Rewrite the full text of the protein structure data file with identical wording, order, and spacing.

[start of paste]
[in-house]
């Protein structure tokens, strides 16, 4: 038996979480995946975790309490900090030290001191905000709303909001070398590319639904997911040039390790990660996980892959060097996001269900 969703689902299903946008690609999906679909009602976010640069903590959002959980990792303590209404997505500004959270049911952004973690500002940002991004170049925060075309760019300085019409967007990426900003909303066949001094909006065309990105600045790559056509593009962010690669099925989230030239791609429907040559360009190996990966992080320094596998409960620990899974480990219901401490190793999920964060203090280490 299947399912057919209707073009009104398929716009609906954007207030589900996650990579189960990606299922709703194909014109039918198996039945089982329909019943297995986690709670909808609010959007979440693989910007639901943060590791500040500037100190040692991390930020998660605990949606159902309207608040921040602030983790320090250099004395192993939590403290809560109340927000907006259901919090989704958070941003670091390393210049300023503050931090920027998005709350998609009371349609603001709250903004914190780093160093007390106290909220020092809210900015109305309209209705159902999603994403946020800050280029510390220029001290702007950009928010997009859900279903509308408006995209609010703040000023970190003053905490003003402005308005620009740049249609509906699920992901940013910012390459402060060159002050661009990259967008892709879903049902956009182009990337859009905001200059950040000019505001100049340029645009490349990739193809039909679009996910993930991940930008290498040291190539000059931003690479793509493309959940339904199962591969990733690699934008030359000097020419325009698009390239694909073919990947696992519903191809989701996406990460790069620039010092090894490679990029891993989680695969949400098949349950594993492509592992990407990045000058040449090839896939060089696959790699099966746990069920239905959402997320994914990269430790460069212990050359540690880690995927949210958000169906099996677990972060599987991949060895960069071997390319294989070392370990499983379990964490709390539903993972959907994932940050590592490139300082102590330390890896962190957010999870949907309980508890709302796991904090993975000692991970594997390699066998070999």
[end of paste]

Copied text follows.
[in-house]
């Protein structure tokens, strides 16, 4: 038996979480995946975790309490900090030290001191905000709303909001070398590319639904997911040039390790990660996980892959060097996001269900 969703689902299903946008690609999906679909009602976010640069903590959002959980990792303590209404997505500004959270049911952004973690500002940002991004170049925060075309760019300085019409967007990426900003909303066949001094909006065309990105600045790559056509593009962010690669099925989230030239791609429907040559360009190996990966992080320094596998409960620990899974480990219901401490190793999920964060203090280490 299947399912057919209707073009009104398929716009609906954007207030589900996650990579189960990606299922709703194909014109039918198996039945089982329909019943297995986690709670909808609010959007979440693989910007639901943060590791500040500037100190040692991390930020998660605990949606159902309207608040921040602030983790320090250099004395192993939590403290809560109340927000907006259901919090989704958070941003670091390393210049300023503050931090920027998005709350998609009371349609603001709250903004914190780093160093007390106290909220020092809210900015109305309209209705159902999603994403946020800050280029510390220029001290702007950009928010997009859900279903509308408006995209609010703040000023970190003053905490003003402005308005620009740049249609509906699920992901940013910012390459402060060159002050661009990259967008892709879903049902956009182009990337859009905001200059950040000019505001100049340029645009490349990739193809039909679009996910993930991940930008290498040291190539000059931003690479793509493309959940339904199962591969990733690699934008030359000097020419325009698009390239694909073919990947696992519903191809989701996406990460790069620039010092090894490679990029891993989680695969949400098949349950594993492509592992990407990045000058040449090839896939060089696959790699099966746990069920239905959402997320994914990269430790460069212990050359540690880690995927949210958000169906099996677990972060599987991949060895960069071997390319294989070392370990499983379990964490709390539903993972959907994932940050590592490139300082102590330390890896962190957010999870949907309980508890709302796991904090993975000692991970594997390699066998070999």